NASHVILLE, Tenn. — This month marks seven years since the Supreme Court legalized same-sex marriage with its Obergefell v. Hodges decision. Five years later, the 2020 American Community Survey from the United States Census Bureau estimated there were more than 570,000 same-sex married couple households in the United States.
But most of these same-sex couples did not ask a Protestant pastor to marry them. A study from Lifeway Research found 87% of Protestant pastors have never been asked to perform a same-sex marriage ceremony. Of those who have been asked, 9% have been asked within the past five years, while 3% say it’s been over five years since they were asked to perform a same-sex marriage ceremony. At the time of a 2016 study from Lifeway Resarch, 88% of Protestant pastors had never been asked to perform a same-sex wedding, and 11% had been asked.
Baptist (4%) and non-denominational (4%) pastors are least likely to say they have been asked to perform a same-sex wedding ceremony. And Presbyterian/Reformed pastors are most likely to have been asked (26%).
Overall, mainline pastors are nearly three times as likely as evangelical pastors to have ever been asked to marry a same-sex couple (20% vs. 7%). And female pastors (17%) are almost twice as likely as male pastors (9%) to have been asked.
“There are signs there may have been an initial surge of requests or a discovery process to see which churches would perform same-sex weddings shortly after it became legal in all 50 states,” said Scott McConnell, executive director of Lifeway Research. “But overall, the prevalence of inquiries to pastors has been fairly consistent.”
Although most pastors haven’t been asked to perform weddings for same-sex couples, many have guidelines of where an LGBTQ+ person can serve in their churches. But guidelines vary significantly across the Protestant church landscape.
Fewer than one-third of Protestant pastors do not allow LGBTQ+ people to serve at their churches in any capacity (31%), compared to 34% in 2016. While 28% of Protestant pastors say LGBTQ+ people can serve anywhere in their churches, others have limitations. In 2016, 30% of pastors said LGBTQ+ people could serve anywhere in their churches, while 15% said they could serve in some areas. Today, 22% of pastors say LGBTQ+ people can serve in at least one service area, but not anywhere in the church. Protestant pastors are more willing to allow LGBTQ+ people to serve in helping and service roles (44%) than public worship (24%), public teaching (25%) or public leadership (25%) roles.
Another 7% of pastors say they’re not sure where an LGBTQ+ person can serve in their churches, and 14% say they haven’t discussed the issue.
“Overall, more pastors indicate LGBTQ+ persons may serve somewhere in their churches today compared to 2016,” McConnell said.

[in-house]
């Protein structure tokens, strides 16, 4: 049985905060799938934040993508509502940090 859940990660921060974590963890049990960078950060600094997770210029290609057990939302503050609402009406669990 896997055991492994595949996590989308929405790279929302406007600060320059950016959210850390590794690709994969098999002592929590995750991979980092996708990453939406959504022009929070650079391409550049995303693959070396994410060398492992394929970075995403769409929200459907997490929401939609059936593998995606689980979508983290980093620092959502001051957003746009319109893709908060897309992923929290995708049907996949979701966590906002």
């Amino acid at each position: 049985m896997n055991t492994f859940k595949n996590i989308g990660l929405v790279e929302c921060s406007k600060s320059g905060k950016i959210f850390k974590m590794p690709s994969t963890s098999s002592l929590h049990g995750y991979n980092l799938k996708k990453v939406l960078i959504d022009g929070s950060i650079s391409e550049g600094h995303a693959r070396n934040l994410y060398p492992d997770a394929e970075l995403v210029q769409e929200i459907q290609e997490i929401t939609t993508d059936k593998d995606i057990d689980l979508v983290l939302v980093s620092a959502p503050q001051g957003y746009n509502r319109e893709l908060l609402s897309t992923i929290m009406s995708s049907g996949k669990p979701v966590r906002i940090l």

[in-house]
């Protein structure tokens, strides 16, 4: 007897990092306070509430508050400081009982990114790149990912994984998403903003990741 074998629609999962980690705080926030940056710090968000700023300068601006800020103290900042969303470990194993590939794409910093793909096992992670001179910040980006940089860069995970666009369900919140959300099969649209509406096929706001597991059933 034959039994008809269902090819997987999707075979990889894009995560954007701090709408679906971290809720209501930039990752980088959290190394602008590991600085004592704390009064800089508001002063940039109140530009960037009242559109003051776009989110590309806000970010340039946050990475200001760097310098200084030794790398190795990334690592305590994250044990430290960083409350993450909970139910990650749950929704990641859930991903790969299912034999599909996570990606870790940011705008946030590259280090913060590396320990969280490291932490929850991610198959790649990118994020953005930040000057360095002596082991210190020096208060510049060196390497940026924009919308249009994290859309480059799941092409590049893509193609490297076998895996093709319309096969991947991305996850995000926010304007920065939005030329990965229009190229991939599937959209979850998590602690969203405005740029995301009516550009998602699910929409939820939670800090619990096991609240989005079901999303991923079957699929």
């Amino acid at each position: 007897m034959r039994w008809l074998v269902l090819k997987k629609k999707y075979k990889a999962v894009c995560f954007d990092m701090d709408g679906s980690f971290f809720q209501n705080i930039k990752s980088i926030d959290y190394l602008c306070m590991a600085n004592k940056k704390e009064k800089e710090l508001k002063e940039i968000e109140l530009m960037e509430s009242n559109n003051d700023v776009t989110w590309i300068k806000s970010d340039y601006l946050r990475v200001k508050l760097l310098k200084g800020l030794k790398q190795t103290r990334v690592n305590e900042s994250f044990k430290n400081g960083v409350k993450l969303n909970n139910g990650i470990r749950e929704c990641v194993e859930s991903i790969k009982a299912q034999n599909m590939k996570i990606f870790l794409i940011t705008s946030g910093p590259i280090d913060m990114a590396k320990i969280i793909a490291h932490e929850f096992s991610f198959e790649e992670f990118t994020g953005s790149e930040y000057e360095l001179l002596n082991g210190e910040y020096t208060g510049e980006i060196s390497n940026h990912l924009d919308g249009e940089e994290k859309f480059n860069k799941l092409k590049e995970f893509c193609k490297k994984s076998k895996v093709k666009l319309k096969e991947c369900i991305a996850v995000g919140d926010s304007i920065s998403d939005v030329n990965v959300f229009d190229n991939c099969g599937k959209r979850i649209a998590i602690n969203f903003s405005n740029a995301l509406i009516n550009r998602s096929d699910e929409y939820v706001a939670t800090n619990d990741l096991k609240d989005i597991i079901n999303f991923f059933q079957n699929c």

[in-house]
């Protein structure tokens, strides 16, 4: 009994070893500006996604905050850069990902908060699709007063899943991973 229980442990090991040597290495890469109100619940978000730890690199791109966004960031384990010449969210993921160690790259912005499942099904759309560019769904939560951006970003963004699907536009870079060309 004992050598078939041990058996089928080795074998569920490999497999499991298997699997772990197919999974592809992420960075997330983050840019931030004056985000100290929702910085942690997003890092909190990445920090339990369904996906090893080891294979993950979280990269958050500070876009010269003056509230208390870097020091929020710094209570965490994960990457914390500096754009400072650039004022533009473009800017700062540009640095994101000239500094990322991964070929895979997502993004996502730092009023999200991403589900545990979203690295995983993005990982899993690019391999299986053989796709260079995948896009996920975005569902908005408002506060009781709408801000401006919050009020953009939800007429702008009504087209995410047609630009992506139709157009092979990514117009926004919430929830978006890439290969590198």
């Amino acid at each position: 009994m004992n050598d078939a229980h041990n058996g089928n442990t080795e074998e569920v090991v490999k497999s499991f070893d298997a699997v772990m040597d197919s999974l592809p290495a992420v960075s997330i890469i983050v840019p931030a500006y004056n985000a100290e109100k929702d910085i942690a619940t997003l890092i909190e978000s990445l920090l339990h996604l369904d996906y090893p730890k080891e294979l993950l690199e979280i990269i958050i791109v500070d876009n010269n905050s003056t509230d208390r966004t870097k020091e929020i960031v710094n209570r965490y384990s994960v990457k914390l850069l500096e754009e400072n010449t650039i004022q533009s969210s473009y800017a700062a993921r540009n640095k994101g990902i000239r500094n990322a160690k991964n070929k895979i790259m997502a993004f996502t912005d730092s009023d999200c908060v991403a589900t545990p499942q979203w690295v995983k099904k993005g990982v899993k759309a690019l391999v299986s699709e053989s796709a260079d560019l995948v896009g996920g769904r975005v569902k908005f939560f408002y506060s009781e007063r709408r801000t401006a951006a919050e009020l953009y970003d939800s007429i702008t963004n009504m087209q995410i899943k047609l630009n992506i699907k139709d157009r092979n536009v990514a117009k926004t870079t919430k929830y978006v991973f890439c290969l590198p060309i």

Although mainline pastors are more likely than evangelicals to be open to having LGBTQ+ people serve in their churches, it is not a clear-cut stereotype. Half of mainline pastors (52%) say LGBTQ+ people can serve anywhere in their churches. Many mainline pastors (61%) say LGBTQ+ people can serve in helping and service roles. But they are more divided over whether they can hold public-facing worship (45%), teaching (48%) or leadership (47%) roles. Still, 13% of mainline pastors say LGBTQ+ people cannot serve in their churches.
Many evangelical pastors are open to having LGBTQ+ people serve in some capacity in their churches. While 12% of evangelical pastors say LGBTQ+ people can serve anywhere in their churches, less than half (41%) say there are no service opportunities in their churches. Evangelical pastors are less likely than mainline pastors to say LGBTQ+ people can lead worship (11%), teach (11%) or hold leadership (12%) roles. More say they can serve in helping and service roles (36%).
“Knowing if a Protestant church is mainline or evangelical is a good clue whether they might include LGBTQ+ persons in service and leadership in the church, but it’s far from indicative,” McConnell said. “Churches across traditions interpret and apply biblical standards for leadership and fellowship in the local church quite differently.”
Female pastors are also more likely than male pastors to be open to LGBTQ+ people serving in their churches. Half of female pastors (51%) say an LGBTQ+ person can serve anywhere in their churches, compared to 1 in 5 male pastors (20%) who say the same. Female pastors are also more likely than male pastors to say LGBTQ+ people can serve in both front-facing and behind-the-sense service roles. More female pastors than males say LGBTQ+ people can serve in helping or service roles (57% v. 39%), public worship roles (42% v. 17%), public teaching roles (43% v. 18%) and public leadership roles (43% v. 18%). Male pastors (37%) are more than twice as likely as female pastors (15%) to say LGBTQ+ people can’t serve anywhere in their churches.
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